• Sandia Lab helps China launch nuclear security center

    U.S. national labs and their Chinese counterparts have launched the Chinese Center of Excellence (COE) for nuclear security. The center will provide training for security personnel in China’s expanding nuclear power sector. Sandia notes that its experience in physical security grew out of decades of work securing high-consequence facilities against theft and sabotage.

  • Sniffing out a dangerous vapor for detecting fuel leaks, fuel-based explosives

    Alkane fuel is a key ingredient in combustible material such as gasoline, airplane fuel, oil — even a homemade bomb. Yet it is difficult to detect and there are no portable scanners available that can sniff out the odorless and colorless vapor. Engineers have developed a new type of fiber material for a handheld scanner that can detect small traces of alkane fuel vapor, a valuable advancement that could be an early-warning signal for leaks in an oil pipeline, an airliner, or for locating a terrorist’s explosive.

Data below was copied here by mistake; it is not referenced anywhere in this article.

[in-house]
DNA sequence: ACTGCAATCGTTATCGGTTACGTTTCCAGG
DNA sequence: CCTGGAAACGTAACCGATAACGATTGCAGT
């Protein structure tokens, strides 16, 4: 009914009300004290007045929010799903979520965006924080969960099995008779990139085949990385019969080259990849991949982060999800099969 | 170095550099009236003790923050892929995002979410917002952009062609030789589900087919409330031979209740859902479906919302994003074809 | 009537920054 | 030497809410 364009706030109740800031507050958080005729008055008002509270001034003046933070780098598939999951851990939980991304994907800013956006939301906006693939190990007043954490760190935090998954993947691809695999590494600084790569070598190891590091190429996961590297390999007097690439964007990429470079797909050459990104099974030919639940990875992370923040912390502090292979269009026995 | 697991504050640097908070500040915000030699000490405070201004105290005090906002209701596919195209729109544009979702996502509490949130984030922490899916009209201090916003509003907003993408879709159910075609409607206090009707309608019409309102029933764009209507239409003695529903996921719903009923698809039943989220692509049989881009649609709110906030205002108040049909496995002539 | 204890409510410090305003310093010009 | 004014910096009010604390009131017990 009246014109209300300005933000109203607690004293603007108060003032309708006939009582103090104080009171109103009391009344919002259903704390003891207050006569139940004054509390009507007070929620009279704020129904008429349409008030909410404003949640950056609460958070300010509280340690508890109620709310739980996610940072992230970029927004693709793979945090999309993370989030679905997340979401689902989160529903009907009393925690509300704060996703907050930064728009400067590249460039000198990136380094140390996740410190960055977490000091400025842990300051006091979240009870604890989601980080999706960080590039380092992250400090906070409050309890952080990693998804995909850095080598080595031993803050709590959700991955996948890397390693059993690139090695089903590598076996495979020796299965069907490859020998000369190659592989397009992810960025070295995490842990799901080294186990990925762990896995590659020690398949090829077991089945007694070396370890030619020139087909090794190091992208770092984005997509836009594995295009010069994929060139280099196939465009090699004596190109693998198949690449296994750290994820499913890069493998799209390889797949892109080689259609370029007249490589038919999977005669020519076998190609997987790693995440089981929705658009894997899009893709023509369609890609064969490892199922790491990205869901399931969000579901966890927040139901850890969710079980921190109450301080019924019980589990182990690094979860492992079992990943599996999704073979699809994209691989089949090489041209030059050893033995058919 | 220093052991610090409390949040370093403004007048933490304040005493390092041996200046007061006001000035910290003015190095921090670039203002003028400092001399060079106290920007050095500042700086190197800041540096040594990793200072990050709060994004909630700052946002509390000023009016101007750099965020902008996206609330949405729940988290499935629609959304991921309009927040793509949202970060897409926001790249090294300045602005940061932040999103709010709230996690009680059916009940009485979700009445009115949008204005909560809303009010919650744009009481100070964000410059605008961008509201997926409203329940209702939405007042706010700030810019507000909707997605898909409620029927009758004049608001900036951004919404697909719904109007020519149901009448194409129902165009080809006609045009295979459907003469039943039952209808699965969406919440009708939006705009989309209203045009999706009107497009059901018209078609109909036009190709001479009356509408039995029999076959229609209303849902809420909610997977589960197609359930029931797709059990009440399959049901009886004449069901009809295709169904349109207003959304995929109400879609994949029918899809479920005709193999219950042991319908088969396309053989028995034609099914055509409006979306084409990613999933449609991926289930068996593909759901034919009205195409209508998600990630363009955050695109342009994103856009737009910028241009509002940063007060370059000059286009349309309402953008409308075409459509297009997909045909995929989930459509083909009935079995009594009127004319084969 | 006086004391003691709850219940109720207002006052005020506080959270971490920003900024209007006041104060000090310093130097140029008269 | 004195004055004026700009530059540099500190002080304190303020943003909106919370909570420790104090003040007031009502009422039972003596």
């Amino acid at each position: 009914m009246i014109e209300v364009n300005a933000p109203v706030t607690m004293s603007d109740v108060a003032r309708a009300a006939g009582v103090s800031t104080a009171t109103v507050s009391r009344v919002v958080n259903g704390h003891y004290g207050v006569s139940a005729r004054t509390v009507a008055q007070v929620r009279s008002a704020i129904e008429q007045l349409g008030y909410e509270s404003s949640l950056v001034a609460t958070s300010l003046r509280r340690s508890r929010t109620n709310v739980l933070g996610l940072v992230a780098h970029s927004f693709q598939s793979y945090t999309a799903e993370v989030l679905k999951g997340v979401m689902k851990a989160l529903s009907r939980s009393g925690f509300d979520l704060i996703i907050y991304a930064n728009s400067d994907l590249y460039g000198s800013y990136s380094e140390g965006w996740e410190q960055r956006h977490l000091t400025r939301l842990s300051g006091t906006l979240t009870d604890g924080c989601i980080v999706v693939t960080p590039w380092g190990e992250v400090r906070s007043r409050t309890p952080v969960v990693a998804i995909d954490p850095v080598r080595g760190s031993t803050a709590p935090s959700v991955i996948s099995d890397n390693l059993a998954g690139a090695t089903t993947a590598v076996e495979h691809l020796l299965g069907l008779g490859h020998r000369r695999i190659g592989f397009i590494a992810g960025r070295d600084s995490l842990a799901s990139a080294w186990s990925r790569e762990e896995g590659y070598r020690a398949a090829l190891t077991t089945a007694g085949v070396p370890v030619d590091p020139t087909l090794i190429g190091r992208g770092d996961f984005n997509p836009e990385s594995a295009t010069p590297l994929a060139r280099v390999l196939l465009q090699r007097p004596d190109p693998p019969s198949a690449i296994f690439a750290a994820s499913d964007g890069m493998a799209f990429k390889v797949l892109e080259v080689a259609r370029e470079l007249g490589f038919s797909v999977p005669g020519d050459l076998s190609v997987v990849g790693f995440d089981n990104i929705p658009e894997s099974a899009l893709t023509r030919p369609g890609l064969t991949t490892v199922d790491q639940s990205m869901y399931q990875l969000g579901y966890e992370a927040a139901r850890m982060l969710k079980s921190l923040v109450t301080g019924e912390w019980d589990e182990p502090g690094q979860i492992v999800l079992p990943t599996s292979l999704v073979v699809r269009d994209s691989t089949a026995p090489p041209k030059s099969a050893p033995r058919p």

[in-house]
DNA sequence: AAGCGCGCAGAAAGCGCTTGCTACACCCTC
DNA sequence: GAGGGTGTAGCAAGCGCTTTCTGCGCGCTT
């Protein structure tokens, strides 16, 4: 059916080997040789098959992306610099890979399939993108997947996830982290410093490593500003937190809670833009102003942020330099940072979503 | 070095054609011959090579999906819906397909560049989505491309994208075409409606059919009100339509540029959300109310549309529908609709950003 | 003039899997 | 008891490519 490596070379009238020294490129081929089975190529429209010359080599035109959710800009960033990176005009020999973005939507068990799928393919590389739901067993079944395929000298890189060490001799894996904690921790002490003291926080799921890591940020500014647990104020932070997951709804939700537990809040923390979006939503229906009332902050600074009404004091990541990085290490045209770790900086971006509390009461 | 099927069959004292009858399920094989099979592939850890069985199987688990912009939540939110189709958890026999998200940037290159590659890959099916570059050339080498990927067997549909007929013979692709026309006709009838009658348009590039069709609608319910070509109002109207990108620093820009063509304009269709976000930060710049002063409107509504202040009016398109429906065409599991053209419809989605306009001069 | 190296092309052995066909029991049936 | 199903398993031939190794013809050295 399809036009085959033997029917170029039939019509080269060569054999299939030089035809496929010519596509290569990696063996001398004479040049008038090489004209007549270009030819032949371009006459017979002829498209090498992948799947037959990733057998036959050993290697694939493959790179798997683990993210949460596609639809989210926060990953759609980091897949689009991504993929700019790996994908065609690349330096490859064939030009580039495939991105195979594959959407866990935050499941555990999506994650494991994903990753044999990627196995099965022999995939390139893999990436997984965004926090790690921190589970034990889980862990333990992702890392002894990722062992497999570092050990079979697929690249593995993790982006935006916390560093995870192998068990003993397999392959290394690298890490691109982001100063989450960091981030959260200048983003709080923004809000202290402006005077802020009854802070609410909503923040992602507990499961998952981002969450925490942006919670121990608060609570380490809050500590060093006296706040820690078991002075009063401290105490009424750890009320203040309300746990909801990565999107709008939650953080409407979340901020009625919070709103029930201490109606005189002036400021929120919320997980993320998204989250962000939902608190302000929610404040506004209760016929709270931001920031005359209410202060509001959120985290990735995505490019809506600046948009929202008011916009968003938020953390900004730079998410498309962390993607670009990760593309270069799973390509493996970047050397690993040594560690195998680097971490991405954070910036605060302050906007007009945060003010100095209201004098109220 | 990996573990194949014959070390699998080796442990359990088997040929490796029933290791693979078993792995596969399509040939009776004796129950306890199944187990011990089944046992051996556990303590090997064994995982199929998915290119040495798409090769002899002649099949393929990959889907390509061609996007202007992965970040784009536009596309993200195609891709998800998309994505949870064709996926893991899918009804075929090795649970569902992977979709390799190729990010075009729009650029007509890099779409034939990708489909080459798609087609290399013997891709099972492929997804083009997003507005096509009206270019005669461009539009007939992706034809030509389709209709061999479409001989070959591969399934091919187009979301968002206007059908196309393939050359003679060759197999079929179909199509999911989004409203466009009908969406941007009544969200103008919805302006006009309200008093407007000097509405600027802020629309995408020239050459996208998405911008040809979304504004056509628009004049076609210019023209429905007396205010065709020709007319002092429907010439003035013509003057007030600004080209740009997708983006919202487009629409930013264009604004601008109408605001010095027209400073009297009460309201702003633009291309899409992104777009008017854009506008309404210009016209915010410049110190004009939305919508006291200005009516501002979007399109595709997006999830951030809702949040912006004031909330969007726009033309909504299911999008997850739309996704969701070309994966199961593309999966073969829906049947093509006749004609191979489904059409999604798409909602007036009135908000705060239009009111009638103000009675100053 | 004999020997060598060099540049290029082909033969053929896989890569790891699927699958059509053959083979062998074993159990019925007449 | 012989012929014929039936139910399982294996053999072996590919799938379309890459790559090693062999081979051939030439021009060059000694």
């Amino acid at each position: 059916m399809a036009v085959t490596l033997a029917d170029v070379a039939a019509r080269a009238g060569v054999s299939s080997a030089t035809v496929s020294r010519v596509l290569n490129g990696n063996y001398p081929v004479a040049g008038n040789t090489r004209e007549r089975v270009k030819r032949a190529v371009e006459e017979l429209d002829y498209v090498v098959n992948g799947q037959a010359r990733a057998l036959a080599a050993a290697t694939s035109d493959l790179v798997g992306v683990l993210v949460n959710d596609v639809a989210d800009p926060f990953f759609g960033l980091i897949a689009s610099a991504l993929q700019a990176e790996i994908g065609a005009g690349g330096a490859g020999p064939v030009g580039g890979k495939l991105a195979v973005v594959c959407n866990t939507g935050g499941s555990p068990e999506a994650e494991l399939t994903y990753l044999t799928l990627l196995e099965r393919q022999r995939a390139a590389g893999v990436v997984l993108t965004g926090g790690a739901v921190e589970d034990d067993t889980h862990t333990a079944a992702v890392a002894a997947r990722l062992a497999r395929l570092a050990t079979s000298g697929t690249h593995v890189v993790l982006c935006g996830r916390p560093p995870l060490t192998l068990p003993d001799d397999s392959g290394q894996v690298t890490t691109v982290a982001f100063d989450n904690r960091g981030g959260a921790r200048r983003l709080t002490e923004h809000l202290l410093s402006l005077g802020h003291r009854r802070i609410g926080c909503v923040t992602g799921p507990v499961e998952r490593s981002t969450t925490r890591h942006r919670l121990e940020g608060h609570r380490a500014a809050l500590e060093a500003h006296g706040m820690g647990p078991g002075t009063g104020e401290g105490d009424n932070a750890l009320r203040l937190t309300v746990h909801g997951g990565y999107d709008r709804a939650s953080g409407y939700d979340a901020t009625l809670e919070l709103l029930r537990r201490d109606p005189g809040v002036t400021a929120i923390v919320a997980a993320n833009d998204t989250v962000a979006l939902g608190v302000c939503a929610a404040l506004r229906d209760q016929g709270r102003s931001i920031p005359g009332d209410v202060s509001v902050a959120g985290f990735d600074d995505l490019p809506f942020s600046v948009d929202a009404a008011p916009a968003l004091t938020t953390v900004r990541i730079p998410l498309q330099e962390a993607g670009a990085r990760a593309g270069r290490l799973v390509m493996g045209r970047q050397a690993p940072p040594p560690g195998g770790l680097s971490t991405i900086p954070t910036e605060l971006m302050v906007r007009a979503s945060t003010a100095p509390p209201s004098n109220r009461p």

• Quantifying climate-driven impacts on the Colorado Basin, developing response strategies

    The Colorado basin — roughly 11 percent of the United States — directly supports water supply for more than thirty million people, accounts for approximately 15 percent of U.S. crops and livestock, and provides 53 gigawatts of power generation capacity. Climate-driven heat-stress and forest mortality on the Colorado River watershed are expected to reduce river flows basin-wide out to the year 2100.

  • Benchmark data set validates global nuclear reactor codes